A Student’s Question
My students and I were talking during our online class session about ways to make money with writing. This question is often asked, primarily by students who want to show me that freshman composition is yet another class they have to take that they will never use again. I give them the standard answer: You never stop needing to write, and money is often at stake with everything you write. Think about the following:
- Scholarship letters
- Demands for payment
- Requests for refunds
- Cover Letters
- Short Stories
The last one intrigues students nearly every time they throw this “How can I make money doing this” question at me. This class’s answer, though, had me wondering what I’ve gotten myself into with my recent ghostwriting gig.
One of my more challenging students said, “Mrs. Dawkins, um, is that plagiarism?”
The English teacher in me soared. He GOT IT!!! All of these weeks that we’ve spent researching and writing papers while adhering to MLA formatting rules were not in vain. He knows what plagiarism is and how to avoid it. But his innocent question caught me off guard, so I had to determine if I’m aiding and abetting plagiarists with this new, fun, and profitable side gig I have going on.
So What Is A Ghostwriter?
In short, it is when freelance writers pour their heart and soul into a piece of writing and allow another person to receive all of the credit for it.
Freelance Writing defines a ghostwriter as “writers for hire who are paid but receive none of the credit for the work produced.”
As many as three parties may be involved in the working relationship: the freelance writer, or the “ghost,” the author, who hires the ghost and receives all credit for the work, and sometimes a company plays the middle man between the ghost and author.
It is more profitable to work directly with authors. Still, many freelancers start out working for companies Like Kevin Anderson & Associates for books and ContentFly or We Write Blog Posts for blogs. It’s not the most glamorous writing job, but it does pay, and it helps writers learn the trade.
Is Ghostwriting Plagiarism?
This question led me to write this post, and I had to do some research to get the answer myself. While I am enjoying this ghostwriting side gig, I would not continue it if I learned it was plagiarism. How could I and still teach college writing? Thankfully, the answer is no. Ghostwriting is not plagiarism, and here’s why:
- Although the ghostwriter does the work without receiving credit, the ghostwriter knowingly writes the text to appear as some else’s writing.
- The “author,” for whom the ghostwriter works, is concealing the actual author’s name, as a plagiarist does, but this author does not harm the ghostwriter; in fact, the author pays the ghostwriter an upfront agreed-upon price for the work.
- Ghostwriting does not violate any laws
- The ghostwriter does not dictate how the work is used.
Is Ghostwriting Ethical?
This question is where the line gets blurred for me. On the one hand, someone else is making money off of my work. The authors have a monetized blog with a huge following. I provide the links for potential purchases, and I provide the words the author needs. And I do this for a following of readers who believe their blog writer is a wordsmith when nothing is farther from the truth.
However, that author has valuable information to share with the world, from “Beginner Guides to Owning Pet Fish,” to “Which Catamaran is the Safest to Sail in the Caribbean.” I know very little about either of those topics, but the authors I ghostwrite for do. They just can’t put their knowledge into written form without my help.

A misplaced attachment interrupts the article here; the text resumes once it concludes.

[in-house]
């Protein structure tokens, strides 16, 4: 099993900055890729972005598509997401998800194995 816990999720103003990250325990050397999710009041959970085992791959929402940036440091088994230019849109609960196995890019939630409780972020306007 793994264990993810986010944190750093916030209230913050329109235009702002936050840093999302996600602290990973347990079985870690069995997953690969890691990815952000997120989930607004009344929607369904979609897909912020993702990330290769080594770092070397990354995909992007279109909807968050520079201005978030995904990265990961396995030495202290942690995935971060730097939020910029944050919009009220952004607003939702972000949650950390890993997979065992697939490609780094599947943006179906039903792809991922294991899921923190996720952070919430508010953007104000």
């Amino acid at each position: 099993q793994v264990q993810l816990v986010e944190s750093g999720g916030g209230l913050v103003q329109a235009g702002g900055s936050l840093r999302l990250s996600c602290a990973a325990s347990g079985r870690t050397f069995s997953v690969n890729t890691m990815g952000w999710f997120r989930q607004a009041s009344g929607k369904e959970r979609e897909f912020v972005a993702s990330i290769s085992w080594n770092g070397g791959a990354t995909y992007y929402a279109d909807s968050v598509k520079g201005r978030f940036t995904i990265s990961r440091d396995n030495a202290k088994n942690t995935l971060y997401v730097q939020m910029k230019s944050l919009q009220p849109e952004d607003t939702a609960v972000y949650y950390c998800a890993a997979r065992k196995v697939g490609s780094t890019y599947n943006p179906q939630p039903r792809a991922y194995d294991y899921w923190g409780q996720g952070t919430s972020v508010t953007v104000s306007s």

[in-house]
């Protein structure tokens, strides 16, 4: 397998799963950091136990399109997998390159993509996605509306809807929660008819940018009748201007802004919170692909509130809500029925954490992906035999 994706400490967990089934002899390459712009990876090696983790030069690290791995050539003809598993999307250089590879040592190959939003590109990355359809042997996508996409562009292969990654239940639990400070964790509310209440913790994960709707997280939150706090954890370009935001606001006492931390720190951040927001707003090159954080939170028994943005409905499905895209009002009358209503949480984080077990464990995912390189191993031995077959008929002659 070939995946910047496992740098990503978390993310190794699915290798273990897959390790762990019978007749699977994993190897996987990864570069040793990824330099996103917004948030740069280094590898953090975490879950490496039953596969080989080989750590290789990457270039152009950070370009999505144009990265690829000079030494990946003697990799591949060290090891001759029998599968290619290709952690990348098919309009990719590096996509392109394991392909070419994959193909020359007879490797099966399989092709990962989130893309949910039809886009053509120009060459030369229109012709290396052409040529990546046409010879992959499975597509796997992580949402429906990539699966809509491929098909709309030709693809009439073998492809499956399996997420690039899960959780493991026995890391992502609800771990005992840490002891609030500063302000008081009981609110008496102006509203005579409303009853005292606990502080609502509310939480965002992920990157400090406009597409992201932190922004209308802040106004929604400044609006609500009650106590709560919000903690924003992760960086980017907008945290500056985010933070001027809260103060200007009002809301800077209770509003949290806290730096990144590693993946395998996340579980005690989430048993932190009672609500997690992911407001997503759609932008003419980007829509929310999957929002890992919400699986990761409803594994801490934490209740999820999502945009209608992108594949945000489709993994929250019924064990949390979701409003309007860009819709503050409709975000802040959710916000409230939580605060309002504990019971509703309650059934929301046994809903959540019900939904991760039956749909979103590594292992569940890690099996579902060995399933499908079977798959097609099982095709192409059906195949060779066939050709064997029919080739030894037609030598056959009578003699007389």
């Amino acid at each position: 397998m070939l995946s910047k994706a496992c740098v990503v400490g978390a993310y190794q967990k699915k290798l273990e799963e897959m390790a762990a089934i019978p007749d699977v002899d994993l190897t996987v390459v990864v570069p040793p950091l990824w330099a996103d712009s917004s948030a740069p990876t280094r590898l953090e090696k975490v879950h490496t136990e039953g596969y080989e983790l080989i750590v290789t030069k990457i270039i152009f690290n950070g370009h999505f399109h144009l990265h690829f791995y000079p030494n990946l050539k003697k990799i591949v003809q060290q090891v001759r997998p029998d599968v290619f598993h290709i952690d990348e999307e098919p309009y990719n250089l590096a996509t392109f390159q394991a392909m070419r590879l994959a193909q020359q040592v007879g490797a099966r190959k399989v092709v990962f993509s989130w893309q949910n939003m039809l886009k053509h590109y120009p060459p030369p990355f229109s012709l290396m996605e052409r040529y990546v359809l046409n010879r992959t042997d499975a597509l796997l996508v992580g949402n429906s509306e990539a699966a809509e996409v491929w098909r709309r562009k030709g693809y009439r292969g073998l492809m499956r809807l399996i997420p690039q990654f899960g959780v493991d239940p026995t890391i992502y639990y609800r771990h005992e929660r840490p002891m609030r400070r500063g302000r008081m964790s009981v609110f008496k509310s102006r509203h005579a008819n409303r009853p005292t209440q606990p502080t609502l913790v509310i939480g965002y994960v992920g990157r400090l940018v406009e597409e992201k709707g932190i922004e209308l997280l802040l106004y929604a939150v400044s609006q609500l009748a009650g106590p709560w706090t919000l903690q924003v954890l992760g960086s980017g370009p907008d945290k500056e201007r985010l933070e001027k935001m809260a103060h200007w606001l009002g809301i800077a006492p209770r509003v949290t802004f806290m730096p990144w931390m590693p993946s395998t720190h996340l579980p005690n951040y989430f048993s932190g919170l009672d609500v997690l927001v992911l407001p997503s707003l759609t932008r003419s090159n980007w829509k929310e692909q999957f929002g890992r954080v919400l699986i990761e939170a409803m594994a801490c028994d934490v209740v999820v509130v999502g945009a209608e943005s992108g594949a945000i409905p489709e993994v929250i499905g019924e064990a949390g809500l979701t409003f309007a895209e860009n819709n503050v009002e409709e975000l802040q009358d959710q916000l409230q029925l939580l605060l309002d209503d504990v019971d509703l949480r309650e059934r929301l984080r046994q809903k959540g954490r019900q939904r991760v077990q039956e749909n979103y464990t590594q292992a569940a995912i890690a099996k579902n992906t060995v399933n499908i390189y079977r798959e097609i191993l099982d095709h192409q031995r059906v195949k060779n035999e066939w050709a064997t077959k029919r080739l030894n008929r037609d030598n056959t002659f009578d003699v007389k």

I write for these authors knowing that I make a mere fraction of what they do from their monetized page, but I’m also helping readers receive accurate messages. I am also gaining experience and references for future writing assignments.
How Much do Ghostwriters Earn?
Earning power depends on what you’re writing and where you are writing it. According to Author Bridge Media, US ghostwriters who write books can receive from $20,000 to $80,000 for a 250-page book. There are tiers to ghostwriting, so someone like a former president will pay ghostwriters much more to write their memoirs than someone would pay me to write a blog about growing cucumbers, but writers can make money ghostwriting.
In general, ghostwriters charge in various ways, but most charge by the word or by the project. Most ghostwriting companies hire ghostwriters for pennies per word, but freelance ghostwriters can earn between $.50 and $3.00 per word.
My student did what my students always do, which is why I continue to teach. He forced me to consider multiple sides of the argument, learn more about what I’m teaching, and consider that I might be wrong. This critical thinking exercise is precisely what I teach them to do.
As is most often the case in my classes, the student taught the teacher, and I learned something about myself in the process. One day I want to write my own book. I’ve been working on the same story (inconsistently) for ten years, but until now have lacked the confidence in myself that it takes to finish it.
Ghostwriting has provided evidence that my writing connects with people and that evidence both humbles and inspires me. It’s also taught me that though my message is important, I don’t know what I don’t know; however, others can fill in those gaps. Sometimes, they just need to hire the person with the right words to do it.
So no, dear student, ghostwriting is neither plagiarism nor is it unethical. Many things come down to intent, and my intention with ghostwriting is to help blog writers, storytellers, veterinarians, doctors, small business owners, etc., tell their stories and share their knowledge. They pay me for my creation and then reap the benefits of combining their expertise with my talent.
They have the expertise, and I have the right words, so we all benefit – especially the reader.